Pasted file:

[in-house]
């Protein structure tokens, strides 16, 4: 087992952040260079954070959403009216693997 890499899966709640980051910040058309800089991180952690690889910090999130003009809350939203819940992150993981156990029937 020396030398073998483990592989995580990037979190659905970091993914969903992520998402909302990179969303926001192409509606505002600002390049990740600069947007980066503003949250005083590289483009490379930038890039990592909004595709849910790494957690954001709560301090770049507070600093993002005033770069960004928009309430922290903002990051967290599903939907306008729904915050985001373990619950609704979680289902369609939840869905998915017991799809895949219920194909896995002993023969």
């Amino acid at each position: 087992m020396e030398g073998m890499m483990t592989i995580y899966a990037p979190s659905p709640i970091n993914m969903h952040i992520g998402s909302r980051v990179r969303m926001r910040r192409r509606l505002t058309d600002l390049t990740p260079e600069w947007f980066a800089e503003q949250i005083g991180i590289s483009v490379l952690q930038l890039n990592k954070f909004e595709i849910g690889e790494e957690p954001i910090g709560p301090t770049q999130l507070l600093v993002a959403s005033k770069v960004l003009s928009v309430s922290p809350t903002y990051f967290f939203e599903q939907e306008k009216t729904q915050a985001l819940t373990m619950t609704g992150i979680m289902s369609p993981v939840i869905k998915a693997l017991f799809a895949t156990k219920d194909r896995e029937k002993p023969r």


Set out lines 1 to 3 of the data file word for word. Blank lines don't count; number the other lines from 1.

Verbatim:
[in-house]
């Protein structure tokens, strides 16, 4: 087992952040260079954070959403009216693997 890499899966709640980051910040058309800089991180952690690889910090999130003009809350939203819940992150993981156990029937 020396030398073998483990592989995580990037979190659905970091993914969903992520998402909302990179969303926001192409509606505002600002390049990740600069947007980066503003949250005083590289483009490379930038890039990592909004595709849910790494957690954001709560301090770049507070600093993002005033770069960004928009309430922290903002990051967290599903939907306008729904915050985001373990619950609704979680289902369609939840869905998915017991799809895949219920194909896995002993023969």
């Amino acid at each position: 087992m020396e030398g073998m890499m483990t592989i995580y899966a990037p979190s659905p709640i970091n993914m969903h952040i992520g998402s909302r980051v990179r969303m926001r910040r192409r509606l505002t058309d600002l390049t990740p260079e600069w947007f980066a800089e503003q949250i005083g991180i590289s483009v490379l952690q930038l890039n990592k954070f909004e595709i849910g690889e790494e957690p954001i910090g709560p301090t770049q999130l507070l600093v993002a959403s005033k770069v960004l003009s928009v309430s922290p809350t903002y990051f967290f939203e599903q939907e306008k009216t729904q915050a985001l819940t373990m619950t609704g992150i979680m289902s369609p993981v939840i869905k998915a693997l017991f799809a895949t156990k219920d194909r896995e029937k002993p023969r």